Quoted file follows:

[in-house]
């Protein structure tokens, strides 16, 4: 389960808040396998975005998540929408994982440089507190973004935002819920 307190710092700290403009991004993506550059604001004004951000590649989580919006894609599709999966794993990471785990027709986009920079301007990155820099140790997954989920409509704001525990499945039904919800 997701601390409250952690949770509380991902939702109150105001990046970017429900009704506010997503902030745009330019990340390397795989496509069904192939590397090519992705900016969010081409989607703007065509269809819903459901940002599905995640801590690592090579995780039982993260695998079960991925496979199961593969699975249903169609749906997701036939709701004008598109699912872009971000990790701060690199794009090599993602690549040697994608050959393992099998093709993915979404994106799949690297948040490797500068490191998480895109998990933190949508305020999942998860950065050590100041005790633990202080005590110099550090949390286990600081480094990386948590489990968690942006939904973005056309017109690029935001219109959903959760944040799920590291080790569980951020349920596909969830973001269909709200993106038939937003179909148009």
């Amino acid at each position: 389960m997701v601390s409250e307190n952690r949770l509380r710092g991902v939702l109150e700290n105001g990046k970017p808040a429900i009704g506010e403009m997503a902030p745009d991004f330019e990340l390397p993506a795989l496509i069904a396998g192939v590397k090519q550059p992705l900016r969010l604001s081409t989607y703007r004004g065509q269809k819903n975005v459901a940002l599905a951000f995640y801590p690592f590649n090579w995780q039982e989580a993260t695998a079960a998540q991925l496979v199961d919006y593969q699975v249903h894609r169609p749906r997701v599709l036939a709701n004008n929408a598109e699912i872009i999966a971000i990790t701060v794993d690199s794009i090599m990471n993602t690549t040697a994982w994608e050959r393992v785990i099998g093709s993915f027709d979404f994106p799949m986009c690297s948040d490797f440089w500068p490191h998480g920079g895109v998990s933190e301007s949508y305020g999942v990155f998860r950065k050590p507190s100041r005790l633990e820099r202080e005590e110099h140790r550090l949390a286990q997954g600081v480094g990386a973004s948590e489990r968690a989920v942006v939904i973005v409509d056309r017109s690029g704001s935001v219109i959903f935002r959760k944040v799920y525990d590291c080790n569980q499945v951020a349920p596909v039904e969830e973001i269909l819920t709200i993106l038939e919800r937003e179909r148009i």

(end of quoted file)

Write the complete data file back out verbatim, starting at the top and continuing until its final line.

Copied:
[in-house]
């Protein structure tokens, strides 16, 4: 389960808040396998975005998540929408994982440089507190973004935002819920 307190710092700290403009991004993506550059604001004004951000590649989580919006894609599709999966794993990471785990027709986009920079301007990155820099140790997954989920409509704001525990499945039904919800 997701601390409250952690949770509380991902939702109150105001990046970017429900009704506010997503902030745009330019990340390397795989496509069904192939590397090519992705900016969010081409989607703007065509269809819903459901940002599905995640801590690592090579995780039982993260695998079960991925496979199961593969699975249903169609749906997701036939709701004008598109699912872009971000990790701060690199794009090599993602690549040697994608050959393992099998093709993915979404994106799949690297948040490797500068490191998480895109998990933190949508305020999942998860950065050590100041005790633990202080005590110099550090949390286990600081480094990386948590489990968690942006939904973005056309017109690029935001219109959903959760944040799920590291080790569980951020349920596909969830973001269909709200993106038939937003179909148009």
């Amino acid at each position: 389960m997701v601390s409250e307190n952690r949770l509380r710092g991902v939702l109150e700290n105001g990046k970017p808040a429900i009704g506010e403009m997503a902030p745009d991004f330019e990340l390397p993506a795989l496509i069904a396998g192939v590397k090519q550059p992705l900016r969010l604001s081409t989607y703007r004004g065509q269809k819903n975005v459901a940002l599905a951000f995640y801590p690592f590649n090579w995780q039982e989580a993260t695998a079960a998540q991925l496979v199961d919006y593969q699975v249903h894609r169609p749906r997701v599709l036939a709701n004008n929408a598109e699912i872009i999966a971000i990790t701060v794993d690199s794009i090599m990471n993602t690549t040697a994982w994608e050959r393992v785990i099998g093709s993915f027709d979404f994106p799949m986009c690297s948040d490797f440089w500068p490191h998480g920079g895109v998990s933190e301007s949508y305020g999942v990155f998860r950065k050590p507190s100041r005790l633990e820099r202080e005590e110099h140790r550090l949390a286990q997954g600081v480094g990386a973004s948590e489990r968690a989920v942006v939904i973005v409509d056309r017109s690029g704001s935001v219109i959903f935002r959760k944040v799920y525990d590291c080790n569980q499945v951020a349920p596909v039904e969830e973001i269909l819920t709200i993106l038939e919800r937003e179909r148009i």